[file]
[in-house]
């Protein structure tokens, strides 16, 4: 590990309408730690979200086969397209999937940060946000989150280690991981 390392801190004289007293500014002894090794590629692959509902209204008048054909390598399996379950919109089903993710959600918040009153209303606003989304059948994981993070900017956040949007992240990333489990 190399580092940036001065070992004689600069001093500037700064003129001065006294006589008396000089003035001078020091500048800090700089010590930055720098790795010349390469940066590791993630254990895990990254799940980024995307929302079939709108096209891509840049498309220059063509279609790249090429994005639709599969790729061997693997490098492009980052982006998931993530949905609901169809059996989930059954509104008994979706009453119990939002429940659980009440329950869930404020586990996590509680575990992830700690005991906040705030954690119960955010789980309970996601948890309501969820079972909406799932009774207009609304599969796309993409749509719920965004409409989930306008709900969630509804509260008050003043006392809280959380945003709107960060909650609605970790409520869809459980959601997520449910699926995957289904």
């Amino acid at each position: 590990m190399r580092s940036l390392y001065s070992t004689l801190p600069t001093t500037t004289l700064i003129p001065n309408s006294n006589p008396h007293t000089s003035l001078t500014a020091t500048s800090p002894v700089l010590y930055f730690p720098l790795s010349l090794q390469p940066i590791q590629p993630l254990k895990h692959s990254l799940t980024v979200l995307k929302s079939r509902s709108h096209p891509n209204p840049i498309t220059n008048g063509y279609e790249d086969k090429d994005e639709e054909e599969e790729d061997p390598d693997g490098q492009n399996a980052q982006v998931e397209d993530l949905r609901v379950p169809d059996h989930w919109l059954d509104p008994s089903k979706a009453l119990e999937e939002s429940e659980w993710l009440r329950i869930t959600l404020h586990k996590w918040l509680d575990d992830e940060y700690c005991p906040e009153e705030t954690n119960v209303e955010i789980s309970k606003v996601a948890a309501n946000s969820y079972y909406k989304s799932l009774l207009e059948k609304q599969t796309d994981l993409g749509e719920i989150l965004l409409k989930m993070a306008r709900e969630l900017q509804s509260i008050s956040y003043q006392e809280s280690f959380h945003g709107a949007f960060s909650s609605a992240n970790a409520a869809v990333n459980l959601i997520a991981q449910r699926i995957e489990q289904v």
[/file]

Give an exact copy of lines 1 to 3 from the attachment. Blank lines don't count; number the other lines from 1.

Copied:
[in-house]
């Protein structure tokens, strides 16, 4: 590990309408730690979200086969397209999937940060946000989150280690991981 390392801190004289007293500014002894090794590629692959509902209204008048054909390598399996379950919109089903993710959600918040009153209303606003989304059948994981993070900017956040949007992240990333489990 190399580092940036001065070992004689600069001093500037700064003129001065006294006589008396000089003035001078020091500048800090700089010590930055720098790795010349390469940066590791993630254990895990990254799940980024995307929302079939709108096209891509840049498309220059063509279609790249090429994005639709599969790729061997693997490098492009980052982006998931993530949905609901169809059996989930059954509104008994979706009453119990939002429940659980009440329950869930404020586990996590509680575990992830700690005991906040705030954690119960955010789980309970996601948890309501969820079972909406799932009774207009609304599969796309993409749509719920965004409409989930306008709900969630509804509260008050003043006392809280959380945003709107960060909650609605970790409520869809459980959601997520449910699926995957289904």
């Amino acid at each position: 590990m190399r580092s940036l390392y001065s070992t004689l801190p600069t001093t500037t004289l700064i003129p001065n309408s006294n006589p008396h007293t000089s003035l001078t500014a020091t500048s800090p002894v700089l010590y930055f730690p720098l790795s010349l090794q390469p940066i590791q590629p993630l254990k895990h692959s990254l799940t980024v979200l995307k929302s079939r509902s709108h096209p891509n209204p840049i498309t220059n008048g063509y279609e790249d086969k090429d994005e639709e054909e599969e790729d061997p390598d693997g490098q492009n399996a980052q982006v998931e397209d993530l949905r609901v379950p169809d059996h989930w919109l059954d509104p008994s089903k979706a009453l119990e999937e939002s429940e659980w993710l009440r329950i869930t959600l404020h586990k996590w918040l509680d575990d992830e940060y700690c005991p906040e009153e705030t954690n119960v209303e955010i789980s309970k606003v996601a948890a309501n946000s969820y079972y909406k989304s799932l009774l207009e059948k609304q599969t796309d994981l993409g749509e719920i989150l965004l409409k989930m993070a306008r709900e969630l900017q509804s509260i008050s956040y003043q006392e809280s280690f959380h945003g709107a949007f960060s909650s609605a992240n970790a409520a869809v990333n459980l959601i997520a991981q449910r699926i995957e489990q289904v």